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Comment Not to be too impolite about things... (Score 1) 86

Currently, that means smarter robots in space. Like Curiosity. Astronaut, like slide rules, are quaint but obsolete technology for space travel.

Not to be too impolite about things... but I kind of don't really give a sh*t about you putting a box with blinky lights on Mars. I have one of those in my closet, it's called an "Arris WiFi Cable Modem".

Unless there are people there to watch it blink, it might as well be a frigging brick.

I watched every damn Apollo launch. When I started school, and there was a launch, I had a note from my mother the next day: "Stayed home to watch the launch". I was always given makeup tests, but since 1/3 of the kids stayed out for the same reason, they eventually interrupted classes for the launches, even if they were "uninteresting" ones.

Who the heck stays home from school to watch the live video of a launch for a little box? Pretty much no one. If you care (which you likely don't, because no one cares about a brick), you watch the video later, on YouTube.

I think one of the reasons SpaceX tried to "stick" the water landing was that no one had done it before, and so the intent was to get people excited about watching things again.

It didn't really work, because it wasn't that exciting, after they blew the first one up.

Send a human to Ceres: my nieces and nephews are going to be staying home and watching the launch with me, even if I have to hog-tie their mother. They will also be watching the approach and landing on the asteroid itself.

Send humans to Phobos, or Mars itself: same thing.

Humans doing things is exciting. Robots operating as they are designed to operate is intensely boring.

The ESA robot mission to Mars has a malfunction? Who gives a crap. Apollo 13 has a malfunction? OMG, I don't know how I did it, but I'm pretty sure I was away like 76 hours straight, glued to the screen.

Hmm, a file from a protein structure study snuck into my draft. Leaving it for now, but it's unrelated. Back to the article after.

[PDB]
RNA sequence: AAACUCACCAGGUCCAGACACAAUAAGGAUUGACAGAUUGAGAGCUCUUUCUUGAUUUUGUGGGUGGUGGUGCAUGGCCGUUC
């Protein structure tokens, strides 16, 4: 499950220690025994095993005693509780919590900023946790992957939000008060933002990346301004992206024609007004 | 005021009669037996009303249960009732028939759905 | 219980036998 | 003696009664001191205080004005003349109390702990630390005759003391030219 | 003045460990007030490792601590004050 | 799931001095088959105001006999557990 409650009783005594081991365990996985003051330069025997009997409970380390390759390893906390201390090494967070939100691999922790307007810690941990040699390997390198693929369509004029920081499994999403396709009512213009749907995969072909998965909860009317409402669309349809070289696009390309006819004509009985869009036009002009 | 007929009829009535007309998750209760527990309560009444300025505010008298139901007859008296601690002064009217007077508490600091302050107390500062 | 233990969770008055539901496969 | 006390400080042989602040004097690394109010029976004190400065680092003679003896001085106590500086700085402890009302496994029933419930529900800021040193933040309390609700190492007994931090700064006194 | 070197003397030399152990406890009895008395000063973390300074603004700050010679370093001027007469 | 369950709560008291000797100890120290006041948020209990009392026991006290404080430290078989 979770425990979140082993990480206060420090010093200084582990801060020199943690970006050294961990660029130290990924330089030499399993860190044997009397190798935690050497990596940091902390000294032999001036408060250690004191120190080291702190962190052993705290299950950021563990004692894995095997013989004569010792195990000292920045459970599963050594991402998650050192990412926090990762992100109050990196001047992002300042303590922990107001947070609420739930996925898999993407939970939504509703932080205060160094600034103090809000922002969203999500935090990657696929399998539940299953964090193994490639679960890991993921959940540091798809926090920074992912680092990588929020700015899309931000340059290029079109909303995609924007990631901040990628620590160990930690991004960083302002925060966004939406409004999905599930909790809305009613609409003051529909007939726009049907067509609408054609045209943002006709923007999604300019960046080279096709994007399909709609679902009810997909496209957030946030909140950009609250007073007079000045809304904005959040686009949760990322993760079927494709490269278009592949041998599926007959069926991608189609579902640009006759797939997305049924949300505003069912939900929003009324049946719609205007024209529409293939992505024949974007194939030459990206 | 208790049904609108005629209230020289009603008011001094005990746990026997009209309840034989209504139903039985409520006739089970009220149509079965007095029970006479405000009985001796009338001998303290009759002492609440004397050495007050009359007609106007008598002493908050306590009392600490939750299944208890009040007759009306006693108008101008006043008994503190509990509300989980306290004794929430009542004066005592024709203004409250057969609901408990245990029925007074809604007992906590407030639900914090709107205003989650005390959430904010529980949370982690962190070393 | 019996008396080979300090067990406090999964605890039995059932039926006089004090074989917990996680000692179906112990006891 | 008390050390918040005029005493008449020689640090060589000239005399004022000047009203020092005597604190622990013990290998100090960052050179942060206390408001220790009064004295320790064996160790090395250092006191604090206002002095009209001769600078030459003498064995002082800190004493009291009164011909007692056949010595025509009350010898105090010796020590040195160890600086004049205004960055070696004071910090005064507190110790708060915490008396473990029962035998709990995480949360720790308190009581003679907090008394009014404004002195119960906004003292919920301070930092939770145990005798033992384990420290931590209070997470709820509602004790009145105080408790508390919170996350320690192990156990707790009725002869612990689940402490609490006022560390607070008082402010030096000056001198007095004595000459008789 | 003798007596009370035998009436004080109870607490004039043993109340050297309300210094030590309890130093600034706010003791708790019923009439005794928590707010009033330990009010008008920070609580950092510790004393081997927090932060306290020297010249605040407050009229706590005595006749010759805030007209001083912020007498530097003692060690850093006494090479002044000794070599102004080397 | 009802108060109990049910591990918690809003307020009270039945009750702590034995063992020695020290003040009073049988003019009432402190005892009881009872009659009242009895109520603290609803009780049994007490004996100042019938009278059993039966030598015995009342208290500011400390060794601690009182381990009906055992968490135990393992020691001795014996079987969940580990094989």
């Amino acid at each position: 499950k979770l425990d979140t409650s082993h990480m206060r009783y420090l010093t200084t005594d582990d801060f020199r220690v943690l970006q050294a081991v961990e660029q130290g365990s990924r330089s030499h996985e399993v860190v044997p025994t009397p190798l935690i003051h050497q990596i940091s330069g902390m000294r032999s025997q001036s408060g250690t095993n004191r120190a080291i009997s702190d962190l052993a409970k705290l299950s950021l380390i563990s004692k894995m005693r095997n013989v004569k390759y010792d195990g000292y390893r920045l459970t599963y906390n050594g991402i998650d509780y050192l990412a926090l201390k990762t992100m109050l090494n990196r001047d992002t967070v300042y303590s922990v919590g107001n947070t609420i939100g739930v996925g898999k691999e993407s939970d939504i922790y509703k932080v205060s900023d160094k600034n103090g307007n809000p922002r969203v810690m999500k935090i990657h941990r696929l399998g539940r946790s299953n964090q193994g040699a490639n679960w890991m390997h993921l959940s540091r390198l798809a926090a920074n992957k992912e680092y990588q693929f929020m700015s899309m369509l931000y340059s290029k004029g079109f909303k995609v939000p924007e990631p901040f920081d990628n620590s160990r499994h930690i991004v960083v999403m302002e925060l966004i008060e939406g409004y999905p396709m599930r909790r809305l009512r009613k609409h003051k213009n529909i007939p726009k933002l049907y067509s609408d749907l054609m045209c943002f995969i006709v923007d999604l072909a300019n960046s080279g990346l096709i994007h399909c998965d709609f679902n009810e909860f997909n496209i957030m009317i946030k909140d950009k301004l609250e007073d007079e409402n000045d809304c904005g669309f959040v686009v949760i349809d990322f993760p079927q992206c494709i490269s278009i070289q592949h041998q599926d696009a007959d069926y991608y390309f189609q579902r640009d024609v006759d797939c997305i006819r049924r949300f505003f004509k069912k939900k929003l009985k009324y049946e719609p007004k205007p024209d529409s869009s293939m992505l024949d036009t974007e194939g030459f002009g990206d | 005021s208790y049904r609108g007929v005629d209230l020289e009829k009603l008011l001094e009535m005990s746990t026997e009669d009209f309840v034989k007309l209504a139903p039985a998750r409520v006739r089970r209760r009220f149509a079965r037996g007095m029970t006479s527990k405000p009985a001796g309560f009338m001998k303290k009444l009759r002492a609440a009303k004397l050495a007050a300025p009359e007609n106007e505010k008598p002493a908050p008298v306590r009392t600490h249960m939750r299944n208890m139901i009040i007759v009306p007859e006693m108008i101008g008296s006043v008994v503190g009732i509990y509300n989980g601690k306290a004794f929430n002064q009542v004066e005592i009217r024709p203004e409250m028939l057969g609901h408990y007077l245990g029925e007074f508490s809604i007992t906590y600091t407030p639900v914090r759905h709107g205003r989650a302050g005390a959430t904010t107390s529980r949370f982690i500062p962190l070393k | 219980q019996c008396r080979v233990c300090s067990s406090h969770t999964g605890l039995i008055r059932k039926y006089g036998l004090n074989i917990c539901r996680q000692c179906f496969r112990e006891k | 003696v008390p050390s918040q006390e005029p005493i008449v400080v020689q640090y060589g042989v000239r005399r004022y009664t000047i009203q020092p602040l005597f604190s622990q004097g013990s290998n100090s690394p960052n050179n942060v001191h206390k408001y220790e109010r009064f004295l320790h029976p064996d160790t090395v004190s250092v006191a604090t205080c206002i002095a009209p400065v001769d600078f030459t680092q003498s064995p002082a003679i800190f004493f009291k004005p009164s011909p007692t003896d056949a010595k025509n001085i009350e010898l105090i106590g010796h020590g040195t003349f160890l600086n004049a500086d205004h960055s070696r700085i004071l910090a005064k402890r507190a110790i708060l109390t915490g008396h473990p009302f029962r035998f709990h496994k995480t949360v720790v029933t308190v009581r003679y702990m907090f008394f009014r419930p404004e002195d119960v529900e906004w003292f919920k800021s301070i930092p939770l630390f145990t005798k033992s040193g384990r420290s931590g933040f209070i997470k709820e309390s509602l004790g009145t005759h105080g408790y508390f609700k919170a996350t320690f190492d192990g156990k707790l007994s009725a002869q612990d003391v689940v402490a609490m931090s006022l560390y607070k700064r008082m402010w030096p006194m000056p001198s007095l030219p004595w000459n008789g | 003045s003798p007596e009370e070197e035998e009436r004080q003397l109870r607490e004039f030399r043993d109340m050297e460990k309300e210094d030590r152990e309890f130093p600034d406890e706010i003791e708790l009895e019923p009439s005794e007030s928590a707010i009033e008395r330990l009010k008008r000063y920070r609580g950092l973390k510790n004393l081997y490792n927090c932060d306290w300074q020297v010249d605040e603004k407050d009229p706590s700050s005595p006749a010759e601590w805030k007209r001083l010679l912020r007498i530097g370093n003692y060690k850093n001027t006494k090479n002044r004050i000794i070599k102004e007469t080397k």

The incrementalists can all go scr*w themselves: If you all want to take "baby steps" to get from point A to point B, like NBill Murray in "What About Bob?": feel free to fund it yourself.

If, on the other hand, you want to make a "giant leap for mankind", we'll get behind you with the $$$.

P.S.: You can also fund yourself for a "giant leap for a brick"; no one cares if you put a Raspberry Pi on Mars. Really.

Comment We already learned to walk... (Score 4, Insightful) 86

It is important to learn to walk before you attempt to run. In case you cannot wait, we'd be happy to strap your ass to rocket and send you to the nearest star. Please write often, we'd love to hear how it is going.

We already learned to walk... you're probably a millennial who was not there on July 20th, 1969 when we took our first steps. That almost 50 years ago this year. Guess what we were learning to do in 1919, 50 years before that? We had just completed the first non-stop transatlantic flight.

50 years before that, the biggest deal in 1869 was closing on the funding for the Beach Pneumatic railway... and it was 10 years before Edison demonstrated his electric light bulb in Menlo Park.

We are sitting around these days, mostly staring at our belly button lint. But we are proud of ourselves, for using robots to do it. It turns out it's the same belly button lint that was there in 1969.

We seem to be saddled with an overabundance of one of: